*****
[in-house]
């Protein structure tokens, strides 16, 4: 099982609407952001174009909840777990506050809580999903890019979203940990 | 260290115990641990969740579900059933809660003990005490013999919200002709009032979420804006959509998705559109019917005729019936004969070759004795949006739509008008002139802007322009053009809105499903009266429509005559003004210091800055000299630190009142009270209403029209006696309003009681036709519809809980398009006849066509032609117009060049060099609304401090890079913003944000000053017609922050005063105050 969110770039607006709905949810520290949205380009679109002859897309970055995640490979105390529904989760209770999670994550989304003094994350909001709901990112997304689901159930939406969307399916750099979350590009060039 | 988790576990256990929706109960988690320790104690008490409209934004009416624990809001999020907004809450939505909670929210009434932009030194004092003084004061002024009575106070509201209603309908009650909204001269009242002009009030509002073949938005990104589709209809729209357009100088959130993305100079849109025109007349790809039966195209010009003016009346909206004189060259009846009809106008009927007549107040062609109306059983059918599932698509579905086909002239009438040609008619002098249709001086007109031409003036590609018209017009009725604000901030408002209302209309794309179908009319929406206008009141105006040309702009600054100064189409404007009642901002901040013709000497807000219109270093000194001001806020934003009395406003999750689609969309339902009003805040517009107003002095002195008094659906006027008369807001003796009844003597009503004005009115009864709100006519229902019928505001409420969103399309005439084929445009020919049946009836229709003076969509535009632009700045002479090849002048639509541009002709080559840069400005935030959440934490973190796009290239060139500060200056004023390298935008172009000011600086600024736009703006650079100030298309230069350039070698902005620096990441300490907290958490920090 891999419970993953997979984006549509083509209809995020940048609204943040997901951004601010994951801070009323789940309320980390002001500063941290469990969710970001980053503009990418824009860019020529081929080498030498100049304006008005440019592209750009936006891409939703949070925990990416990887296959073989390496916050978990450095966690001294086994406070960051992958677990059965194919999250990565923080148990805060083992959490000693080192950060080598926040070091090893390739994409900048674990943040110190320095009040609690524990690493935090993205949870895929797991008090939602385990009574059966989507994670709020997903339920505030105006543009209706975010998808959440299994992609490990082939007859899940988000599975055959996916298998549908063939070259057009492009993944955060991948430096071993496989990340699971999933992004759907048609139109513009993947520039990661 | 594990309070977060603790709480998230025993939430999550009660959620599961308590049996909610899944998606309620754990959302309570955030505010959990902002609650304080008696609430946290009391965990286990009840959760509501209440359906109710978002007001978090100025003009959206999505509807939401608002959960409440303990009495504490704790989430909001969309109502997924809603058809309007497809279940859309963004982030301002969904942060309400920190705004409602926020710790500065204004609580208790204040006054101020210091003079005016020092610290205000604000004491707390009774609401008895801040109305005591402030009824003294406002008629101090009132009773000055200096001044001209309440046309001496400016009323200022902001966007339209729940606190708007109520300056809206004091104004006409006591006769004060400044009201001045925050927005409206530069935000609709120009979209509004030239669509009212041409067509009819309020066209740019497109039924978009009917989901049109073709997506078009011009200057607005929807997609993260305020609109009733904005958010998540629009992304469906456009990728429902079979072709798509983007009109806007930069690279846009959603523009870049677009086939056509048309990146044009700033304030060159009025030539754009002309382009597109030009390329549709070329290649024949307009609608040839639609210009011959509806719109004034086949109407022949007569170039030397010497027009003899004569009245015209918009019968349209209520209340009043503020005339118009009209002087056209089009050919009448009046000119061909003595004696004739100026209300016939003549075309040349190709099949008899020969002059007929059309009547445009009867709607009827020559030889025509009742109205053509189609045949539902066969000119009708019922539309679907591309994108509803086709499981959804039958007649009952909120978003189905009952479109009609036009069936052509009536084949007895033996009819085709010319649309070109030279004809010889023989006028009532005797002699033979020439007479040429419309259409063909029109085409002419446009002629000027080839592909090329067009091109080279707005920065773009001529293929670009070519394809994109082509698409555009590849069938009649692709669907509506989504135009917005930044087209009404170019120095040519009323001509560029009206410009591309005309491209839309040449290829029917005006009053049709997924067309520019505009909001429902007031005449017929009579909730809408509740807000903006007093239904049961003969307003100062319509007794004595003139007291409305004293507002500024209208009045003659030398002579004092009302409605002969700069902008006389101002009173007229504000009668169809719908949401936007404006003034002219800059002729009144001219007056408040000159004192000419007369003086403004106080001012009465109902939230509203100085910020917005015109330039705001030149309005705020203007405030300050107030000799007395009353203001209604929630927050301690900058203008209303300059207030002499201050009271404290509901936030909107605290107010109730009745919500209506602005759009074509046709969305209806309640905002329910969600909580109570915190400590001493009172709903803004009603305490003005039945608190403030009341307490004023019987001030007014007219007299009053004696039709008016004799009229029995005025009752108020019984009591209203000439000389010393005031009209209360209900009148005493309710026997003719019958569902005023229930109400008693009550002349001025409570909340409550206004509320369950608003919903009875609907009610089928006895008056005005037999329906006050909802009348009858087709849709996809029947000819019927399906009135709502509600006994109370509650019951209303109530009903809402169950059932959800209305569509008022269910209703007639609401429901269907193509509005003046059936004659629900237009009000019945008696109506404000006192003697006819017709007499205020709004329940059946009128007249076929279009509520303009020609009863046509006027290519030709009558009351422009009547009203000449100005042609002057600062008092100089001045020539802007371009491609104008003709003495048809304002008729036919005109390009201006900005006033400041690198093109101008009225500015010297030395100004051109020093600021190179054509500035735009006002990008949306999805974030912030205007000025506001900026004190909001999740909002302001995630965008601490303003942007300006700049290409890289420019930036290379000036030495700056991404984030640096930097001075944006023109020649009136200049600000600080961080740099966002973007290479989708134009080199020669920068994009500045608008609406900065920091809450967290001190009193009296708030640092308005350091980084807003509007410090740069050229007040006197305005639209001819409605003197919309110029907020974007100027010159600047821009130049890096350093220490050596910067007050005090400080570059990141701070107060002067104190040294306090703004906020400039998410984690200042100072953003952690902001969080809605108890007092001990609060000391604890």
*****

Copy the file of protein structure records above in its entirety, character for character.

[in-house]
């Protein structure tokens, strides 16, 4: 099982609407952001174009909840777990506050809580999903890019979203940990 | 260290115990641990969740579900059933809660003990005490013999919200002709009032979420804006959509998705559109019917005729019936004969070759004795949006739509008008002139802007322009053009809105499903009266429509005559003004210091800055000299630190009142009270209403029209006696309003009681036709519809809980398009006849066509032609117009060049060099609304401090890079913003944000000053017609922050005063105050 969110770039607006709905949810520290949205380009679109002859897309970055995640490979105390529904989760209770999670994550989304003094994350909001709901990112997304689901159930939406969307399916750099979350590009060039 | 988790576990256990929706109960988690320790104690008490409209934004009416624990809001999020907004809450939505909670929210009434932009030194004092003084004061002024009575106070509201209603309908009650909204001269009242002009009030509002073949938005990104589709209809729209357009100088959130993305100079849109025109007349790809039966195209010009003016009346909206004189060259009846009809106008009927007549107040062609109306059983059918599932698509579905086909002239009438040609008619002098249709001086007109031409003036590609018209017009009725604000901030408002209302209309794309179908009319929406206008009141105006040309702009600054100064189409404007009642901002901040013709000497807000219109270093000194001001806020934003009395406003999750689609969309339902009003805040517009107003002095002195008094659906006027008369807001003796009844003597009503004005009115009864709100006519229902019928505001409420969103399309005439084929445009020919049946009836229709003076969509535009632009700045002479090849002048639509541009002709080559840069400005935030959440934490973190796009290239060139500060200056004023390298935008172009000011600086600024736009703006650079100030298309230069350039070698902005620096990441300490907290958490920090 891999419970993953997979984006549509083509209809995020940048609204943040997901951004601010994951801070009323789940309320980390002001500063941290469990969710970001980053503009990418824009860019020529081929080498030498100049304006008005440019592209750009936006891409939703949070925990990416990887296959073989390496916050978990450095966690001294086994406070960051992958677990059965194919999250990565923080148990805060083992959490000693080192950060080598926040070091090893390739994409900048674990943040110190320095009040609690524990690493935090993205949870895929797991008090939602385990009574059966989507994670709020997903339920505030105006543009209706975010998808959440299994992609490990082939007859899940988000599975055959996916298998549908063939070259057009492009993944955060991948430096071993496989990340699971999933992004759907048609139109513009993947520039990661 | 594990309070977060603790709480998230025993939430999550009660959620599961308590049996909610899944998606309620754990959302309570955030505010959990902002609650304080008696609430946290009391965990286990009840959760509501209440359906109710978002007001978090100025003009959206999505509807939401608002959960409440303990009495504490704790989430909001969309109502997924809603058809309007497809279940859309963004982030301002969904942060309400920190705004409602926020710790500065204004609580208790204040006054101020210091003079005016020092610290205000604000004491707390009774609401008895801040109305005591402030009824003294406002008629101090009132009773000055200096001044001209309440046309001496400016009323200022902001966007339209729940606190708007109520300056809206004091104004006409006591006769004060400044009201001045925050927005409206530069935000609709120009979209509004030239669509009212041409067509009819309020066209740019497109039924978009009917989901049109073709997506078009011009200057607005929807997609993260305020609109009733904005958010998540629009992304469906456009990728429902079979072709798509983007009109806007930069690279846009959603523009870049677009086939056509048309990146044009700033304030060159009025030539754009002309382009597109030009390329549709070329290649024949307009609608040839639609210009011959509806719109004034086949109407022949007569170039030397010497027009003899004569009245015209918009019968349209209520209340009043503020005339118009009209002087056209089009050919009448009046000119061909003595004696004739100026209300016939003549075309040349190709099949008899020969002059007929059309009547445009009867709607009827020559030889025509009742109205053509189609045949539902066969000119009708019922539309679907591309994108509803086709499981959804039958007649009952909120978003189905009952479109009609036009069936052509009536084949007895033996009819085709010319649309070109030279004809010889023989006028009532005797002699033979020439007479040429419309259409063909029109085409002419446009002629000027080839592909090329067009091109080279707005920065773009001529293929670009070519394809994109082509698409555009590849069938009649692709669907509506989504135009917005930044087209009404170019120095040519009323001509560029009206410009591309005309491209839309040449290829029917005006009053049709997924067309520019505009909001429902007031005449017929009579909730809408509740807000903006007093239904049961003969307003100062319509007794004595003139007291409305004293507002500024209208009045003659030398002579004092009302409605002969700069902008006389101002009173007229504000009668169809719908949401936007404006003034002219800059002729009144001219007056408040000159004192000419007369003086403004106080001012009465109902939230509203100085910020917005015109330039705001030149309005705020203007405030300050107030000799007395009353203001209604929630927050301690900058203008209303300059207030002499201050009271404290509901936030909107605290107010109730009745919500209506602005759009074509046709969305209806309640905002329910969600909580109570915190400590001493009172709903803004009603305490003005039945608190403030009341307490004023019987001030007014007219007299009053004696039709008016004799009229029995005025009752108020019984009591209203000439000389010393005031009209209360209900009148005493309710026997003719019958569902005023229930109400008693009550002349001025409570909340409550206004509320369950608003919903009875609907009610089928006895008056005005037999329906006050909802009348009858087709849709996809029947000819019927399906009135709502509600006994109370509650019951209303109530009903809402169950059932959800209305569509008022269910209703007639609401429901269907193509509005003046059936004659629900237009009000019945008696109506404000006192003697006819017709007499205020709004329940059946009128007249076929279009509520303009020609009863046509006027290519030709009558009351422009009547009203000449100005042609002057600062008092100089001045020539802007371009491609104008003709003495048809304002008729036919005109390009201006900005006033400041690198093109101008009225500015010297030395100004051109020093600021190179054509500035735009006002990008949306999805974030912030205007000025506001900026004190909001999740909002302001995630965008601490303003942007300006700049290409890289420019930036290379000036030495700056991404984030640096930097001075944006023109020649009136200049600000600080961080740099966002973007290479989708134009080199020669920068994009500045608008609406900065920091809450967290001190009193009296708030640092308005350091980084807003509007410090740069050229007040006197305005639209001819409605003197919309110029907020974007100027010159600047821009130049890096350093220490050596910067007050005090400080570059990141701070107060002067104190040294306090703004906020400039998410984690200042100072953003952690902001969080809605108890007092001990609060000391604890």